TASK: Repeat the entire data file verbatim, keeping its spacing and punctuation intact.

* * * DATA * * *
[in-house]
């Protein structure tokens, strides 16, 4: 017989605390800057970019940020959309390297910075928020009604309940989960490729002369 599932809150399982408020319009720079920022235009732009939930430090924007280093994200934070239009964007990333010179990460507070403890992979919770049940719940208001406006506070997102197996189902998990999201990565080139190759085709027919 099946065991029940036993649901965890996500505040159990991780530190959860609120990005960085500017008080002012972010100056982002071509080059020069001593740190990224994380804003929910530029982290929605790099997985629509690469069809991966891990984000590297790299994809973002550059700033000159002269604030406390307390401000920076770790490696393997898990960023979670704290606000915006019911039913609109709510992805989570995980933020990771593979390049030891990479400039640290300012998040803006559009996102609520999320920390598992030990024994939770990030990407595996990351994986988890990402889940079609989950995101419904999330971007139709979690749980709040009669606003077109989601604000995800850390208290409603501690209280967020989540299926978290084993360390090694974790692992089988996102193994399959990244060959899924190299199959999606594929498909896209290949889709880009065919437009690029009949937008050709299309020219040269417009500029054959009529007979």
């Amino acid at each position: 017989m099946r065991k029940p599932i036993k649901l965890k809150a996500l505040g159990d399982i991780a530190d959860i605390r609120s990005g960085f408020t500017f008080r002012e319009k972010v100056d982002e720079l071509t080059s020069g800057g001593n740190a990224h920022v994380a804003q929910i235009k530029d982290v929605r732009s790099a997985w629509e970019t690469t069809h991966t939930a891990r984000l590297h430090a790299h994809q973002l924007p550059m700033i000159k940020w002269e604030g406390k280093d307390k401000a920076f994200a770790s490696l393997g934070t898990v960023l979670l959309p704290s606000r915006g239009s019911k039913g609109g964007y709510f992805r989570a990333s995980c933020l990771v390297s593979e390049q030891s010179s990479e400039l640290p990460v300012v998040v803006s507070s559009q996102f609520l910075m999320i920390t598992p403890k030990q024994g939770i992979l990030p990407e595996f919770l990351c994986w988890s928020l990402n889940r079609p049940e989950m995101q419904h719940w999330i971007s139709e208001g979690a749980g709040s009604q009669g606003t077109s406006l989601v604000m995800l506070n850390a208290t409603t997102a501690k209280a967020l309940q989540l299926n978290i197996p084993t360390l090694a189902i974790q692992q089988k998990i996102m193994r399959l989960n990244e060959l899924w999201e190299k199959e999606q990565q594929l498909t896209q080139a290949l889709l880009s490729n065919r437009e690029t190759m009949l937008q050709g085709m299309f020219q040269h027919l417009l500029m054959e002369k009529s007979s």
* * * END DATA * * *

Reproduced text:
[in-house]
């Protein structure tokens, strides 16, 4: 017989605390800057970019940020959309390297910075928020009604309940989960490729002369 599932809150399982408020319009720079920022235009732009939930430090924007280093994200934070239009964007990333010179990460507070403890992979919770049940719940208001406006506070997102197996189902998990999201990565080139190759085709027919 099946065991029940036993649901965890996500505040159990991780530190959860609120990005960085500017008080002012972010100056982002071509080059020069001593740190990224994380804003929910530029982290929605790099997985629509690469069809991966891990984000590297790299994809973002550059700033000159002269604030406390307390401000920076770790490696393997898990960023979670704290606000915006019911039913609109709510992805989570995980933020990771593979390049030891990479400039640290300012998040803006559009996102609520999320920390598992030990024994939770990030990407595996990351994986988890990402889940079609989950995101419904999330971007139709979690749980709040009669606003077109989601604000995800850390208290409603501690209280967020989540299926978290084993360390090694974790692992089988996102193994399959990244060959899924190299199959999606594929498909896209290949889709880009065919437009690029009949937008050709299309020219040269417009500029054959009529007979």
């Amino acid at each position: 017989m099946r065991k029940p599932i036993k649901l965890k809150a996500l505040g159990d399982i991780a530190d959860i605390r609120s990005g960085f408020t500017f008080r002012e319009k972010v100056d982002e720079l071509t080059s020069g800057g001593n740190a990224h920022v994380a804003q929910i235009k530029d982290v929605r732009s790099a997985w629509e970019t690469t069809h991966t939930a891990r984000l590297h430090a790299h994809q973002l924007p550059m700033i000159k940020w002269e604030g406390k280093d307390k401000a920076f994200a770790s490696l393997g934070t898990v960023l979670l959309p704290s606000r915006g239009s019911k039913g609109g964007y709510f992805r989570a990333s995980c933020l990771v390297s593979e390049q030891s010179s990479e400039l640290p990460v300012v998040v803006s507070s559009q996102f609520l910075m999320i920390t598992p403890k030990q024994g939770i992979l990030p990407e595996f919770l990351c994986w988890s928020l990402n889940r079609p049940e989950m995101q419904h719940w999330i971007s139709e208001g979690a749980g709040s009604q009669g606003t077109s406006l989601v604000m995800l506070n850390a208290t409603t997102a501690k209280a967020l309940q989540l299926n978290i197996p084993t360390l090694a189902i974790q692992q089988k998990i996102m193994r399959l989960n990244e060959l899924w999201e190299k199959e999606q990565q594929l498909t896209q080139a290949l889709l880009s490729n065919r437009e690029t190759m009949l937008q050709g085709m299309f020219q040269h027919l417009l500029m054959e002369k009529s007979s």